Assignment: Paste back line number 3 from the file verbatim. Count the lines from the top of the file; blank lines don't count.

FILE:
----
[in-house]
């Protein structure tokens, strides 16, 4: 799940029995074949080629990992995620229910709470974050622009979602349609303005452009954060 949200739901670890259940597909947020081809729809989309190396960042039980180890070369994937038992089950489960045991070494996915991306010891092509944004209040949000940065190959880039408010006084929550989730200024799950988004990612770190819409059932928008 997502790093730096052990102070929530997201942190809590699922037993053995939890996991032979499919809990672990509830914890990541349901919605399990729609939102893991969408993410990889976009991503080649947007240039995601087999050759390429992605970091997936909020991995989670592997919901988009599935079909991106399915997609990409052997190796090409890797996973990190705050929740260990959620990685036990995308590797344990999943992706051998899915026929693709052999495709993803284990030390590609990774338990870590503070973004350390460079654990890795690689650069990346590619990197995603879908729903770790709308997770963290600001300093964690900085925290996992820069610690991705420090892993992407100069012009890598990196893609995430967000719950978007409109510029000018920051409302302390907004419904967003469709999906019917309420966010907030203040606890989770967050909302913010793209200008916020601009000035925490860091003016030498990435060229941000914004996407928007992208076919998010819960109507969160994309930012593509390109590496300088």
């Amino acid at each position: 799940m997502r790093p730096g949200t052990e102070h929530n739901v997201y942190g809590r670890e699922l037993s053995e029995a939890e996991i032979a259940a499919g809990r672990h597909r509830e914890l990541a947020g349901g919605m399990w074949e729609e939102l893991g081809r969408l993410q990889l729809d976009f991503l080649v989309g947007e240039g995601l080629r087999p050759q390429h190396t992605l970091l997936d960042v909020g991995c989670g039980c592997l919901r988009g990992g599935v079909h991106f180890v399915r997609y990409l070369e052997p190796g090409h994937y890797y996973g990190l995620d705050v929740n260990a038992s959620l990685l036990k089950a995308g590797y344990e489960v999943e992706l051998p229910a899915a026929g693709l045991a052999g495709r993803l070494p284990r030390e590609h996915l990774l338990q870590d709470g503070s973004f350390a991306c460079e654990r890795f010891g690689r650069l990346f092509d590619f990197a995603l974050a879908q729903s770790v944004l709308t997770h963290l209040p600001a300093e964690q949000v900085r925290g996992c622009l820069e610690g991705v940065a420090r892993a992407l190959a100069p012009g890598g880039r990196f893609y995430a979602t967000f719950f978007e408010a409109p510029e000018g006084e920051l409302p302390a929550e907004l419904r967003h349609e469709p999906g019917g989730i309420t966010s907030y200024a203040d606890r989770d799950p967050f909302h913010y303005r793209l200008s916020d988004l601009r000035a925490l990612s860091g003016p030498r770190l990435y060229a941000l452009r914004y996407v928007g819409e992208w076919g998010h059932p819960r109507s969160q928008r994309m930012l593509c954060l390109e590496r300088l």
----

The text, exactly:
């Amino acid at each position: 799940m997502r790093p730096g949200t052990e102070h929530n739901v997201y942190g809590r670890e699922l037993s053995e029995a939890e996991i032979a259940a499919g809990r672990h597909r509830e914890l990541a947020g349901g919605m399990w074949e729609e939102l893991g081809r969408l993410q990889l729809d976009f991503l080649v989309g947007e240039g995601l080629r087999p050759q390429h190396t992605l970091l997936d960042v909020g991995c989670g039980c592997l919901r988009g990992g599935v079909h991106f180890v399915r997609y990409l070369e052997p190796g090409h994937y890797y996973g990190l995620d705050v929740n260990a038992s959620l990685l036990k089950a995308g590797y344990e489960v999943e992706l051998p229910a899915a026929g693709l045991a052999g495709r993803l070494p284990r030390e590609h996915l990774l338990q870590d709470g503070s973004f350390a991306c460079e654990r890795f010891g690689r650069l990346f092509d590619f990197a995603l974050a879908q729903s770790v944004l709308t997770h963290l209040p600001a300093e964690q949000v900085r925290g996992c622009l820069e610690g991705v940065a420090r892993a992407l190959a100069p012009g890598g880039r990196f893609y995430a979602t967000f719950f978007e408010a409109p510029e000018g006084e920051l409302p302390a929550e907004l419904r967003h349609e469709p999906g019917g989730i309420t966010s907030y200024a203040d606890r989770d799950p967050f909302h913010y303005r793209l200008s916020d988004l601009r000035a925490l990612s860091g003016p030498r770190l990435y060229a941000l452009r914004y996407v928007g819409e992208w076919g998010h059932p819960r109507s969160q928008r994309m930012l593509c954060l390109e590496r300088l």